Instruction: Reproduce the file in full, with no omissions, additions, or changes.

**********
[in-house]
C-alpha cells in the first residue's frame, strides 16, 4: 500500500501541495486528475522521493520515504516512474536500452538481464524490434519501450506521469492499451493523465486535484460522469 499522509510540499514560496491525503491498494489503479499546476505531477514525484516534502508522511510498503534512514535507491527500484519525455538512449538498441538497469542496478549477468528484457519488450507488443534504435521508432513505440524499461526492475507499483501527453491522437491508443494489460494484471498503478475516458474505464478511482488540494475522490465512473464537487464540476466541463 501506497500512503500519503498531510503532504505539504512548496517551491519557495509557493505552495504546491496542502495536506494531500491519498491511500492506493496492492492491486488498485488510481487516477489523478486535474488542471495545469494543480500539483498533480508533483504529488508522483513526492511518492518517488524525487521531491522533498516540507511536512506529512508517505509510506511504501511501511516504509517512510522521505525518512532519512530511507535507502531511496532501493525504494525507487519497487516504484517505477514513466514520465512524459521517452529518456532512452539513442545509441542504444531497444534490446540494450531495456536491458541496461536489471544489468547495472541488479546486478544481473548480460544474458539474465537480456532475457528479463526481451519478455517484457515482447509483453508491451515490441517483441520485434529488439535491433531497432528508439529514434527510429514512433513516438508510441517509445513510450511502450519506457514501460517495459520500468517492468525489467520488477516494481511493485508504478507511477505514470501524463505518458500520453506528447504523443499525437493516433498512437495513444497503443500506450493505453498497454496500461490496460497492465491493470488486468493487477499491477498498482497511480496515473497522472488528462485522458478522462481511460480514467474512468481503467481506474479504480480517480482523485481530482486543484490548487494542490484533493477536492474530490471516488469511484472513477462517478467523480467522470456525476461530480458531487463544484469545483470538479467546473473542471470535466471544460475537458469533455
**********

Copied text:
[in-house]
C-alpha cells in the first residue's frame, strides 16, 4: 500500500501541495486528475522521493520515504516512474536500452538481464524490434519501450506521469492499451493523465486535484460522469 499522509510540499514560496491525503491498494489503479499546476505531477514525484516534502508522511510498503534512514535507491527500484519525455538512449538498441538497469542496478549477468528484457519488450507488443534504435521508432513505440524499461526492475507499483501527453491522437491508443494489460494484471498503478475516458474505464478511482488540494475522490465512473464537487464540476466541463 501506497500512503500519503498531510503532504505539504512548496517551491519557495509557493505552495504546491496542502495536506494531500491519498491511500492506493496492492492491486488498485488510481487516477489523478486535474488542471495545469494543480500539483498533480508533483504529488508522483513526492511518492518517488524525487521531491522533498516540507511536512506529512508517505509510506511504501511501511516504509517512510522521505525518512532519512530511507535507502531511496532501493525504494525507487519497487516504484517505477514513466514520465512524459521517452529518456532512452539513442545509441542504444531497444534490446540494450531495456536491458541496461536489471544489468547495472541488479546486478544481473548480460544474458539474465537480456532475457528479463526481451519478455517484457515482447509483453508491451515490441517483441520485434529488439535491433531497432528508439529514434527510429514512433513516438508510441517509445513510450511502450519506457514501460517495459520500468517492468525489467520488477516494481511493485508504478507511477505514470501524463505518458500520453506528447504523443499525437493516433498512437495513444497503443500506450493505453498497454496500461490496460497492465491493470488486468493487477499491477498498482497511480496515473497522472488528462485522458478522462481511460480514467474512468481503467481506474479504480480517480482523485481530482486543484490548487494542490484533493477536492474530490471516488469511484472513477462517478467523480467522470456525476461530480458531487463544484469545483470538479467546473473542471470535466471544460475537458469533455